Schladming is situated at an elevation of 745 m in the upper Enns Valley in the west of the district Liezen. With a population of about 6,700 (2017) it is the district's second-largest municipality.
Slaebnich was mentioned first in 1180. Due to the flourishing mining activities in the Schladminger Tauern mountains during that period, Schladming obtained the privileges of a town by 1322. Silver, lead and copper, later also cobalt and cadmium were mined. The so-called 'Schladmminger Bergbrief' of 1408 was one of the first ever documents that tried to summarise the miners' rights and achieved great historical significance as a model for later mining orders throughout Europe. After the miners participated in the peasant uprisings against the Salzburg authorities in the course of the Reformation, Schladming was almost completely destroyed in 1525 under Archduke Ferdinand I of Austria and the privileges as a town were revoked. The town status was returned to Schladming again only in 1925. The mining industry, which had shaped Schladming's history for centuries, was gradually phased out during the 19th century. The next upswing was brought about by the construction of the Enns valley railway line (inaugurated in 1875). This initiated the modern development of Schladmming into a world-known tourism and winter sports center.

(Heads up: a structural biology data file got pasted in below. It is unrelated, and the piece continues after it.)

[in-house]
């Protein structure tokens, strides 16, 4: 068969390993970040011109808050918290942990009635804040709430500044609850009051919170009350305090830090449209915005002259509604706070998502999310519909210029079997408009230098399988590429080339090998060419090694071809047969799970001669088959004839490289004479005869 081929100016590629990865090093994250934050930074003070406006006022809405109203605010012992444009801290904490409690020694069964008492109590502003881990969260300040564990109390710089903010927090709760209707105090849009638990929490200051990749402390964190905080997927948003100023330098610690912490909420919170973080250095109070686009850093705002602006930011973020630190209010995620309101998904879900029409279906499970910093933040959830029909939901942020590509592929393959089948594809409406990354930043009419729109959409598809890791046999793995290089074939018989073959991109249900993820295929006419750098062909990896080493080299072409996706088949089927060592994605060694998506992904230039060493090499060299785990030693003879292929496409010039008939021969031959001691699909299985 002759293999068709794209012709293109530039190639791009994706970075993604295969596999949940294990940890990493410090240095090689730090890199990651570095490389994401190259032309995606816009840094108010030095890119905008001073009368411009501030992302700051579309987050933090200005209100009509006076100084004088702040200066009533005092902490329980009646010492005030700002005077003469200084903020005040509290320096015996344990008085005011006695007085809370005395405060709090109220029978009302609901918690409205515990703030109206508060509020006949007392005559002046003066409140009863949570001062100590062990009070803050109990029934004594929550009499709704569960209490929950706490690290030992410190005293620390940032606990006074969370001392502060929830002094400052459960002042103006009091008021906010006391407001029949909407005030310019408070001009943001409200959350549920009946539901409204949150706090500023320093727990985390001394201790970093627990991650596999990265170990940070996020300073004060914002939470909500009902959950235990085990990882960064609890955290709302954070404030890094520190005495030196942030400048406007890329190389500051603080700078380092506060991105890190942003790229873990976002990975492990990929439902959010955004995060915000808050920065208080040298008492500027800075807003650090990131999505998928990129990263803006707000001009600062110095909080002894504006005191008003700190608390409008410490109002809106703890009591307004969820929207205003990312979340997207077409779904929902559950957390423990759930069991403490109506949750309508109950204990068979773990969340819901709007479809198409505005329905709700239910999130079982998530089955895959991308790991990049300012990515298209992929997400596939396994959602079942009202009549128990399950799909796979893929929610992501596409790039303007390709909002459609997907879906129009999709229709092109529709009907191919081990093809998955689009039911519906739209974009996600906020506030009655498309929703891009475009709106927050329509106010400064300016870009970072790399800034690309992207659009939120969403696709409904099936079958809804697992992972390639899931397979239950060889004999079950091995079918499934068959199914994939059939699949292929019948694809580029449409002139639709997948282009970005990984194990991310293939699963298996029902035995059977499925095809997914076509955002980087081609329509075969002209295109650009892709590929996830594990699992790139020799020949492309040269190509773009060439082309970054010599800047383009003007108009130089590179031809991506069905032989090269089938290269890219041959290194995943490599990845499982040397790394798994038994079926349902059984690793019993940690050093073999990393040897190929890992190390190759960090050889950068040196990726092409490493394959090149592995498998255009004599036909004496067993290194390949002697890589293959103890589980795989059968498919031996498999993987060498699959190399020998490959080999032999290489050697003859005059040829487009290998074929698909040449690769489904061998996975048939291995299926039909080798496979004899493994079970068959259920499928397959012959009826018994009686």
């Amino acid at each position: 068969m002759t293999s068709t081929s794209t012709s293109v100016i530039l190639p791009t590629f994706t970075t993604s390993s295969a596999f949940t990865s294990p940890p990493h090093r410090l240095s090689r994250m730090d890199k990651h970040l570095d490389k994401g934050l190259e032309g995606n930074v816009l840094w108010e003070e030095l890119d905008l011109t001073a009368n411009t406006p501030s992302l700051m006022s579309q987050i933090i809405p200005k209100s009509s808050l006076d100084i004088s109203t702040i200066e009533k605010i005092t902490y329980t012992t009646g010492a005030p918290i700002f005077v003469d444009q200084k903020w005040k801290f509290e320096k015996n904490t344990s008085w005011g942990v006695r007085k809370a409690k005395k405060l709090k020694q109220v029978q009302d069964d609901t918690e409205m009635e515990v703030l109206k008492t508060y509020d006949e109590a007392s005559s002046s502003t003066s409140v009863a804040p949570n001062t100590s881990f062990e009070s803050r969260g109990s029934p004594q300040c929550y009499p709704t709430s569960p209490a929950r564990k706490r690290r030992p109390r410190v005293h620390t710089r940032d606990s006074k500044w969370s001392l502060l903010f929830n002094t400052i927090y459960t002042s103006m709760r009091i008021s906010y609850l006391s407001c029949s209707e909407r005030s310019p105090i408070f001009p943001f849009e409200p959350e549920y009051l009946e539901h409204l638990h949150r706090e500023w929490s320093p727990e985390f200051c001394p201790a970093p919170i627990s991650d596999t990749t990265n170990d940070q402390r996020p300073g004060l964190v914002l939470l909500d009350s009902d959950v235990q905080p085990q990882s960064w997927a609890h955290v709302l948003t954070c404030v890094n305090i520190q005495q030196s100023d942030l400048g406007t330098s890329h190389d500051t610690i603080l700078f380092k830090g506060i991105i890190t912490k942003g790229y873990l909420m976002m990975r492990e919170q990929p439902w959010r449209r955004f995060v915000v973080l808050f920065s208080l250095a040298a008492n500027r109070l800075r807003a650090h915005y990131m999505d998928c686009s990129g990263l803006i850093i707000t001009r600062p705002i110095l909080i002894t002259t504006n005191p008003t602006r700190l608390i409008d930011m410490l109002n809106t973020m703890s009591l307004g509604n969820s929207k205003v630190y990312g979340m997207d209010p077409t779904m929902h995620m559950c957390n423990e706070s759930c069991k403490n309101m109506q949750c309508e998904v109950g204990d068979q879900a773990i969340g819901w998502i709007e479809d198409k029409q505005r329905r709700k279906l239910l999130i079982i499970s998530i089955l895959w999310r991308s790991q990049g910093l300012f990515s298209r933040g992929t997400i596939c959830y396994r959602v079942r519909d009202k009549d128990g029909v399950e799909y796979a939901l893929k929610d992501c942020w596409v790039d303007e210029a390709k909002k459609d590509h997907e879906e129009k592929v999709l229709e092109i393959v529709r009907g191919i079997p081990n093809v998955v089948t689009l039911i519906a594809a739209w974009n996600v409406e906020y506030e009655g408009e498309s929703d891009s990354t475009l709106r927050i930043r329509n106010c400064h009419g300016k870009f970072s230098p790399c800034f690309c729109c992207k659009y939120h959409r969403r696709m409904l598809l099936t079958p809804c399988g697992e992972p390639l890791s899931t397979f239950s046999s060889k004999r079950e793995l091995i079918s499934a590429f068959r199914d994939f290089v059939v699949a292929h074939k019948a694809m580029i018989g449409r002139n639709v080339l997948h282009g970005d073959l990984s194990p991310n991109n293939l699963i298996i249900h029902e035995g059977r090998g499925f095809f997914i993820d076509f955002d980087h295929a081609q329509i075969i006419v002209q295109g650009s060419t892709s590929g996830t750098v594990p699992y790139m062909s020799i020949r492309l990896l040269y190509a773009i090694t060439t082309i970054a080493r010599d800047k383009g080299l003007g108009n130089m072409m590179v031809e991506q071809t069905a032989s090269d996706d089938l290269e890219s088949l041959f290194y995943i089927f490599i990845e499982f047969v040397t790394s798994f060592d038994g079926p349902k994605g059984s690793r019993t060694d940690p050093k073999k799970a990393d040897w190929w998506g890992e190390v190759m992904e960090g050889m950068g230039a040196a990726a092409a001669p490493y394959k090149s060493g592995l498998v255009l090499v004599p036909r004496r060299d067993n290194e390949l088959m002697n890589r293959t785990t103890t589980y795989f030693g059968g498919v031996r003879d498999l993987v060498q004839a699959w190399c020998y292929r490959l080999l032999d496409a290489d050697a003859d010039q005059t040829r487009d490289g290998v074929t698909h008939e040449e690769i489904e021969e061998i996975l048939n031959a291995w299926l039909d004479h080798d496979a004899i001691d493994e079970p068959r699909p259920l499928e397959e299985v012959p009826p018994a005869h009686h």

The Protestant parish Sankt Peter und Paul [centre right] was built in 1852–1862 in Historicist style after a design drawn up by architect Karl Ganzenberg on the model of the Prtestant church of Wels. With a seating capacity of 1,000 it is the largest Protestant church in Styria. The Protestant parish (Augsburg Confession) was founded in 1782.
The Catholic parish church Sankt Achaz [background left] goes back to a
church that was mentioned in 1299 as a filial church of the parish in Haus. An independent Catholic parish was, however,
only founded in 1857. The core of the present church was originally built in the Romanesque style in the late
13th / early 14th century. The church obtained its present shape in 1522–1532. The onion roof was
added to the church tower in 1832.